A day after Credit Suisse killed the Chinese bank sector saying that the equity of virtually the entire space may be worthless if NPLs double, as they expect they will to about 10%, the Swiss bank proceeds to kill European banks next. Based on the latest farce out of Europe in the form of the third stress test, which is supposed to restore some confidence, it appears that what it will do is simply accelerate the flight out of everything bank related, but certainly out of anything RBS, Deutsche Bank, BNP, SocGen and Barclays related. To wit: “In our estimation of what could be the “new EBA stress test” there would be 66 failures, with RBS, Deutsche Bank, and BNP needing the most capital – at €19bn, €14bn and €14bn respectively. Among the banks with the highest capital shortfalls, SocGen and Barclays would need roughly €13bn with Unicredit and Commerzbank respectively at €12bn and €11bn. In the figure below we present the stated results. We note RBS appears to be the most vulnerable although the company has said that the methodology, especially the calculation of trading income, is especially harsh for them, negatively impacting the results by c.80bps.” Oops. Perhaps it is not too late for the EBA to back out of this latest process and say they were only kidding. And it gets even worse: “We present in this section an overview of the analysis which we published in our report ‘The lost decade’ – 15-Sep 2011. One of our conclusions was that the overall European banking sector is facing a €400bn capital shortfall which compares to a current market cap of €541bn.” Said otherwise, we can now see why the FT reported yesterday that banks will be forced to go ahead and proceed with asset firesales: the mere thought of European banks raising new cash amounting to 75% of the entire industry’s market cap, is beyond ridiculous. So good luck with those sales: just remember – he who sells first, sells best.
And the scary charts:
1. Capital Shortfalls under Stress Test part Trois (9% min. CET1 ratio)
2. The same in details:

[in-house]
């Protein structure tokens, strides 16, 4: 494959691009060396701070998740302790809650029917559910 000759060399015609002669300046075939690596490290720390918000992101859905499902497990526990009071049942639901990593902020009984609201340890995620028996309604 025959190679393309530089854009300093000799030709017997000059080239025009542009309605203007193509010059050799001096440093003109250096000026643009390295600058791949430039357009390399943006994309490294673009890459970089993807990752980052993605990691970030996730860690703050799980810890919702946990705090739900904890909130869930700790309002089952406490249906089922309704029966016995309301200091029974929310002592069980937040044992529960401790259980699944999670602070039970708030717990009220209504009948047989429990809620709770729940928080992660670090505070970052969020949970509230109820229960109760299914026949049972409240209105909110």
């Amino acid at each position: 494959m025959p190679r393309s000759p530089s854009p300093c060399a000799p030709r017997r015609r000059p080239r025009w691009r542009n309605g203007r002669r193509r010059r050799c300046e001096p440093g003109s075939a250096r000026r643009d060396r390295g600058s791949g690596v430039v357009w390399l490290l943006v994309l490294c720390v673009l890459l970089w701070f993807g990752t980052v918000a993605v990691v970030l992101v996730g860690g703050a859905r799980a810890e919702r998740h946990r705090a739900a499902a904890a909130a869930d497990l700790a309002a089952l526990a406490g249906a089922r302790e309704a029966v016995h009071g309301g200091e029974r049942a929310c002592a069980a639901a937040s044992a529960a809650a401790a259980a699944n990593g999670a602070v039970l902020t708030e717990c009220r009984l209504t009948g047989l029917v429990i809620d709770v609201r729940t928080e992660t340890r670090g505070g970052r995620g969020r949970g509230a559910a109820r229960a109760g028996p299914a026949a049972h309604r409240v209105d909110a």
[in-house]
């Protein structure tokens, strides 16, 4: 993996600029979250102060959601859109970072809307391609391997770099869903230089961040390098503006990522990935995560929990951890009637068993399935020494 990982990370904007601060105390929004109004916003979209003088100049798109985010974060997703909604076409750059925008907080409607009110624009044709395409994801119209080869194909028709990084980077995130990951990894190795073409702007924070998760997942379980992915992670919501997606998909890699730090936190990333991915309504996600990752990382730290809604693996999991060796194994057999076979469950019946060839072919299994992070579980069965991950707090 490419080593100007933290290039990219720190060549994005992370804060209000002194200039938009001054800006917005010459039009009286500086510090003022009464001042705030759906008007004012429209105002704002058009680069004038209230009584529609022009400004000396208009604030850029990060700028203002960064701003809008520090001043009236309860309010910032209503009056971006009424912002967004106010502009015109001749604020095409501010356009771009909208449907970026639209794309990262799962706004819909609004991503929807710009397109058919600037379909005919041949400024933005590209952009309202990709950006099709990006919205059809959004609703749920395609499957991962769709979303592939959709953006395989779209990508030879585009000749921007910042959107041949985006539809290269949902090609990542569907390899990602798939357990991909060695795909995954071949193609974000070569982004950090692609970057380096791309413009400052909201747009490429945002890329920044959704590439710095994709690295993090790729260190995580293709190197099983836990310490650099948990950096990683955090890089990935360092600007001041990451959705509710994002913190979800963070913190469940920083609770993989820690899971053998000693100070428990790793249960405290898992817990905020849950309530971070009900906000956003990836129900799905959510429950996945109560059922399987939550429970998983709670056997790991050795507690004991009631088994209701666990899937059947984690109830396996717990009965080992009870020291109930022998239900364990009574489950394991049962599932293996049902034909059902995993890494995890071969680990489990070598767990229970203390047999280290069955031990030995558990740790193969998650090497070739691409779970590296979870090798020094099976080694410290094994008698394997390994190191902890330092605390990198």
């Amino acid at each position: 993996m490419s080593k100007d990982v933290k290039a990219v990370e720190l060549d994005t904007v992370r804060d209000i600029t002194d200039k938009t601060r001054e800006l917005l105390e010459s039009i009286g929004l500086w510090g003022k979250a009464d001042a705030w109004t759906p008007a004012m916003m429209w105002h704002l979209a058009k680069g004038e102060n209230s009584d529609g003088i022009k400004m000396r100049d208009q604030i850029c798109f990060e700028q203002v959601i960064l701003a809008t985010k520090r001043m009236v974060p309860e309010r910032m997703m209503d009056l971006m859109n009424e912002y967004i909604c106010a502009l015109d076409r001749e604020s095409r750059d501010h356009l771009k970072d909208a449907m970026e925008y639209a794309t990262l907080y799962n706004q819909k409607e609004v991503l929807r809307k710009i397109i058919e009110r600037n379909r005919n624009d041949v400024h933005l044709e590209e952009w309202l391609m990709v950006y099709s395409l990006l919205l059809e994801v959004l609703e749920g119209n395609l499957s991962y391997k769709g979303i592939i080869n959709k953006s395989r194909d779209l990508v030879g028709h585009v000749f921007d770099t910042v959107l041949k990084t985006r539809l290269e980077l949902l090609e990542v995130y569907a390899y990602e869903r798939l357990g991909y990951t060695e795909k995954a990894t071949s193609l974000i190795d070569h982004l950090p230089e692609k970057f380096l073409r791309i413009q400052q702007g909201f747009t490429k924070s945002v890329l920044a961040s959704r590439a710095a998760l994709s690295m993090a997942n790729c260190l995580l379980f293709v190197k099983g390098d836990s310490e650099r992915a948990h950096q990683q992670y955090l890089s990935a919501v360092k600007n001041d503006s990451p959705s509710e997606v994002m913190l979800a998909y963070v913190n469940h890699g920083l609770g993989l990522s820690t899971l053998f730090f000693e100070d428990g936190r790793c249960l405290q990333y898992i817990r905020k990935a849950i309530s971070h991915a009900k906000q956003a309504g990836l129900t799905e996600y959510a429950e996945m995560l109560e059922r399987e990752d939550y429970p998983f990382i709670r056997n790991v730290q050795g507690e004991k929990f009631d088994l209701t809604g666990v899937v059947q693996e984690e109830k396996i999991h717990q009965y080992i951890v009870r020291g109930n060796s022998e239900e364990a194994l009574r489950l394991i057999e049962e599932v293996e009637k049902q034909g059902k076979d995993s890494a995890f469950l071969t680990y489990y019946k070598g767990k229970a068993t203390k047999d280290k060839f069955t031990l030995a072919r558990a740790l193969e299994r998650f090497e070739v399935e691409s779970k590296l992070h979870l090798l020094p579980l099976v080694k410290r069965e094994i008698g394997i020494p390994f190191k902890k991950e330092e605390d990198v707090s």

On the €400 billion shortfall:
We present in this section an overview of the analysis which we published in our report ‘The lost decade’ – 15-Sep 2011. One of our conclusions was that the overall European banking sector is facing a €400bn capital shortfall which compares to a current market cap of €541bn.
The table below details the breakdown of our estimated capital shortfall.
Figure 6: European banks – Capital deficit in CS ‘accelerated sovereign shock
As highlighted in Figure 6, this number includes the following;
€165bn of capital necessary comply with Basel 3 requirements. We base our analysis on 2012E which might appear to be conservative given the fact that banks are expected to by compliant by 2019E including the phase-in period. We think though that higher capital requirements are actually driven by the credit market as opposed to the Basel III timeline.
Figure 7 shows both the 2012E Basel 3 fully loaded ratios for the European banks before and after our accelerated sovereign shock scenario. Our base case shows a sector average ratio of 8.6% which declines to 6.2% post losses and higher funding costs.
€213bn of losses under our “accelerated sovereign shock, including: (i) €52bn of incremental losses on credit market assets (we estimated €400bn credit market assets exposures currently at European banks); (ii) €124bn of losses on sovereign debt holding based on our “accelerated sovereign shock”; (iii) €37bn equivalent to one year of higher funding costs, which is equivalent to 26% of our 2012E estimates PBT for the sector (details by banks are shown Figure 8). We believe we are witnessing a structural change in the level of banks funding costs. Weaker sovereigns’ balance sheet means, at least partly, a removal of the ‘too-big-to-fail’ guarantee which will inevitably be reflected in funding markets.
And so on.